A file image of a Boeing 787-8 in Royal Brunei Airlines livery. (Wikimedia Commons/Jahurz)

Rolls-Royce making good progress on Trent 1000 engine issues

Boeing 787s powered by Rolls-Royce Trent 1000 engines have been subject to a European Aviation Safety Agency (EASA) airworthiness directive (AD) that calls for more regular checks on the intermediate pressure compressor rotor blades.

In response, some airlines have had to park aircraft while waiting for their Trent 1000 Package C engines to be inspected, repaired and/or replaced amid a shortage of replacement engines and demand on maintenance, repair and overhaul (MRO) capacity. Further, some carriers have temporarily leased aircraft as cover while their 787 engines were being inspected.

Rolls-Royce said in early August the peak number of aircraft on ground reached about 50 earlier in 2018 and was gradually being reduced as the company ramped up its MRO capacity to cope with the increased inspections.

In terms of a long-term fix to the problem, Rolls-Royce said recently it had started certification testing of a redesigned intermediate compressor rotor blade for Trent 1000 Package C engines, with a redesign for Trent 1000 Package B engines to follow.

RBA A320neo follows Philippine Airlines’ A321neo operation

While RBA is the first airline to operate the A320neo to Australia, it is only the second carrier to fly the neo narrowbody to this country.

In early July, Philippine Airlines became the first carrier to fly a A320neo family aircraft to Australia, when it commenced four times weekly non-stop flights between Manila and Brisbane with the A321neo.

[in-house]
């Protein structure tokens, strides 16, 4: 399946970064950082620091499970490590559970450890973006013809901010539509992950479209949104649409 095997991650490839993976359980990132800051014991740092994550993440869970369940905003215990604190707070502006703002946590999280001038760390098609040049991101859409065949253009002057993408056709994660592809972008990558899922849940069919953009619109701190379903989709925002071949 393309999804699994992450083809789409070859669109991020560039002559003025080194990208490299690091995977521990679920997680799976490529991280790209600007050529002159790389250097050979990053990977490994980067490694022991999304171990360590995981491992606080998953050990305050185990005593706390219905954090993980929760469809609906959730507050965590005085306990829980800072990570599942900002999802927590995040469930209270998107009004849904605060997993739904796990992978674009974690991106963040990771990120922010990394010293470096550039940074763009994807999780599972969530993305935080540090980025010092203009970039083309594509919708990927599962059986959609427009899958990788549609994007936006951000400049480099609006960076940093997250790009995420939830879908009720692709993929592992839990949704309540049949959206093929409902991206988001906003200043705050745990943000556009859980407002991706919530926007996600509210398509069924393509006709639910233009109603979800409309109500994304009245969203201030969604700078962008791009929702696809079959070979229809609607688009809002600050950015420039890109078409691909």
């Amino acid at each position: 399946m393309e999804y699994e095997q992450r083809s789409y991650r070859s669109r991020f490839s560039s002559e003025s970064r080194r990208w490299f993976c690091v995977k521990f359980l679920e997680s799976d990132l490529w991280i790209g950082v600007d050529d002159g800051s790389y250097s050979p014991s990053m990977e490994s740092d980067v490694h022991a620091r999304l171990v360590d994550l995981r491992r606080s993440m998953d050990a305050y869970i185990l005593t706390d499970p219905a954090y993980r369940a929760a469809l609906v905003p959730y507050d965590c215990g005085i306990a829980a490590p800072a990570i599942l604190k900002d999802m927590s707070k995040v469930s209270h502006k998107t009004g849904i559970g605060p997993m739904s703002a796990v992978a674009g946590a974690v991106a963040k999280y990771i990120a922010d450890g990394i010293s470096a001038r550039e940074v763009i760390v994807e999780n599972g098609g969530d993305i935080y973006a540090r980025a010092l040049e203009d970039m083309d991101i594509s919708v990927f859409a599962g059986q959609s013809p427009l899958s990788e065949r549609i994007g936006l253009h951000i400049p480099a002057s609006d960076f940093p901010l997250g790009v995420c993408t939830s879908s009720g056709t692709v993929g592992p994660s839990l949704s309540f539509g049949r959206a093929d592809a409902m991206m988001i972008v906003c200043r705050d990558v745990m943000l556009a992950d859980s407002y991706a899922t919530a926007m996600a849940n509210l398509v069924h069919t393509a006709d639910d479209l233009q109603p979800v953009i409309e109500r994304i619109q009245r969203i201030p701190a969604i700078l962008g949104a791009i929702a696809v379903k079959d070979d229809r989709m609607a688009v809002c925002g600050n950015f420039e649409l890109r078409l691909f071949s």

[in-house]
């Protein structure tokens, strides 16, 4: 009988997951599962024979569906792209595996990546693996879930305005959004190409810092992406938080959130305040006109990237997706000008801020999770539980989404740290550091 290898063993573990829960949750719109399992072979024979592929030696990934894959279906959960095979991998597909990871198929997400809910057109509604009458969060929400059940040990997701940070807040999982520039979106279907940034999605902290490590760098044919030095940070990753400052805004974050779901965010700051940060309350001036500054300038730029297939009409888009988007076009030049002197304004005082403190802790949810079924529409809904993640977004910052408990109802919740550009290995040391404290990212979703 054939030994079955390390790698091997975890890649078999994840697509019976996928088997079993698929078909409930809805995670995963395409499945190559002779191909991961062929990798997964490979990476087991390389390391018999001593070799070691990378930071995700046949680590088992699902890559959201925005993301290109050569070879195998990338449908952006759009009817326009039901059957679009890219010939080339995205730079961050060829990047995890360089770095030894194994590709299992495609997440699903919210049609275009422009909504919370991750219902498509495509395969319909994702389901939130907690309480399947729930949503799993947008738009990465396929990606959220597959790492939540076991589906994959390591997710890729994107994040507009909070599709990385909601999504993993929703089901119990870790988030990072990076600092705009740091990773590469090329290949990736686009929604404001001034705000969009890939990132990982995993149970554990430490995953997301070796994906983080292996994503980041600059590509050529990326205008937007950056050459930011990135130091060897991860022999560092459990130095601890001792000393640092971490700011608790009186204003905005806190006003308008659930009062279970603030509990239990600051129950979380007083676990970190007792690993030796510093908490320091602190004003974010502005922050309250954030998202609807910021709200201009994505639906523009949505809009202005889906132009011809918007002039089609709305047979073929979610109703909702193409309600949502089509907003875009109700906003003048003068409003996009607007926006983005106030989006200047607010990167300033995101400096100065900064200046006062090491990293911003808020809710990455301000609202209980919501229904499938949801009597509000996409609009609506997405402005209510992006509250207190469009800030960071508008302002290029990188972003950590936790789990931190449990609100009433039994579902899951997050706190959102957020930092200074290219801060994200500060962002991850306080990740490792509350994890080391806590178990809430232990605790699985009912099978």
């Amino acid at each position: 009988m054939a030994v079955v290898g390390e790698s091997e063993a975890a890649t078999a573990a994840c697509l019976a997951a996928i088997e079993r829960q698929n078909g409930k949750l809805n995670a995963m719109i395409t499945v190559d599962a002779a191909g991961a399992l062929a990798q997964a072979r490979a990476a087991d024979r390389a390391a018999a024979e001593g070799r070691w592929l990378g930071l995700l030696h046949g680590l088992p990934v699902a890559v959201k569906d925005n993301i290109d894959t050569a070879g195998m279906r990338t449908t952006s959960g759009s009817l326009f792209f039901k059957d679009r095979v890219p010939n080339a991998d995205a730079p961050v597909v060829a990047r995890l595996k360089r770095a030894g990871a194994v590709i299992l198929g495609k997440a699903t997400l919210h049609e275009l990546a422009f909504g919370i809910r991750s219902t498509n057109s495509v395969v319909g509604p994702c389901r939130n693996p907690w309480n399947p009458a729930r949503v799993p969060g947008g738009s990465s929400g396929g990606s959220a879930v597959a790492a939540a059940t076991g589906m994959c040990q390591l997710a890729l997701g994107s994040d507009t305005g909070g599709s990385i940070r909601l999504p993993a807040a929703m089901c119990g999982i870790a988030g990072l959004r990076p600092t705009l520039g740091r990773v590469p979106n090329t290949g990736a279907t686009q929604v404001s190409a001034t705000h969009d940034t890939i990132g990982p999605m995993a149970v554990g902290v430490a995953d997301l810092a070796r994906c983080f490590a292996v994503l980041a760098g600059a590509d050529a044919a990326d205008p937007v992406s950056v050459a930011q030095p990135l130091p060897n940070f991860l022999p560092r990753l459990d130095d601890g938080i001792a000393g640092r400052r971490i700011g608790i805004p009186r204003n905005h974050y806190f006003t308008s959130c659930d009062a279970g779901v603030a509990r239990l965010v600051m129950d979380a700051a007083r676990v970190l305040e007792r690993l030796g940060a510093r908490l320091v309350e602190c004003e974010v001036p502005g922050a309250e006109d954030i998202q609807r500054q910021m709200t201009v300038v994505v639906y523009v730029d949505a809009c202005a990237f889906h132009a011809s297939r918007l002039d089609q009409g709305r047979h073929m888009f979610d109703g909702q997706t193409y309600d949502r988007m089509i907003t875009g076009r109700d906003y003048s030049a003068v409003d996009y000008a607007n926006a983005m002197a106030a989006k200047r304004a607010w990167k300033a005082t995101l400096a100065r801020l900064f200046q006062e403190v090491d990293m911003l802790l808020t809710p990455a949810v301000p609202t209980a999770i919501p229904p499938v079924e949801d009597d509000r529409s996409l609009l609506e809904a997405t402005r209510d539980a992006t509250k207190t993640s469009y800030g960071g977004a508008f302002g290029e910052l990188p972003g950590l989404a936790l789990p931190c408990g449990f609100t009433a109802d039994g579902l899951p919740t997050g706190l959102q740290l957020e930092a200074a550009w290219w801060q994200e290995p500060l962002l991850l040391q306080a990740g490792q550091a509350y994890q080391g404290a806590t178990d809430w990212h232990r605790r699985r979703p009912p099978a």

The A321neo replaced the A340-300 that PAL previously used to serve Brisbane.

Philippine Airlines' inaugural Airbus A321neo flight to Brisbane receives a traditional welcome. (Philippine Airlines)
Philippine Airlines’ inaugural Airbus A321neo flight to Brisbane receives a traditional welcome. (Philippine Airlines)

Locally, Qantas announced in February it had ordered 18 A321LRs for its low-cost carrier unit Jetstar, with the arrival of the first aircraft scheduled for 2020.

The A321LRs will be the first aircraft to be delivered from the Qantas Group’s longstanding order for 99 A320neo family aircraft, which will be powered by CFM LEAP 1-A engines.

Meanwhile, Air New Zealand is due to receive the first of seven A321neo aircraft on order later in 2018, which will be initially deployed on trans-Tasman and Pacific Islands routes.

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Comments (5)

  • Excellent article, really enjoyed reading through this.

    I’ve always been a huge fan of the Airbus series, having supplied ground support equipment for these aircraft for a number of years.

    This will have certainly provided huge insight for any potential Brisbane-Bandar, Seri Begawan operations in the near future.

    This industry is making huge strides in terms of airline proficiency between Europe and Australasia.

    Still a long way to go I reckon.

  • Baxter


    Would like to see royal brunei landing in Perth again someday

  • geoff cropley


    used to travel RB brisbane to LHR, then they dropped brisbane. just to expensive flying to melb and stay over, please bring back brissie. croppo.

  • Alan


    Be curious to see if RBA bring the B787 back to Rockhampton again this year for the Singapore military charters like last year operating alongside SQ B777’s and the odd QF A330?

  • James B


    Yes the Airbus is the way to go. I can’t believe tigerair are swapping into old 737’s over these next gen aircraft!
    Airbus NEO is definitely a LCC machine!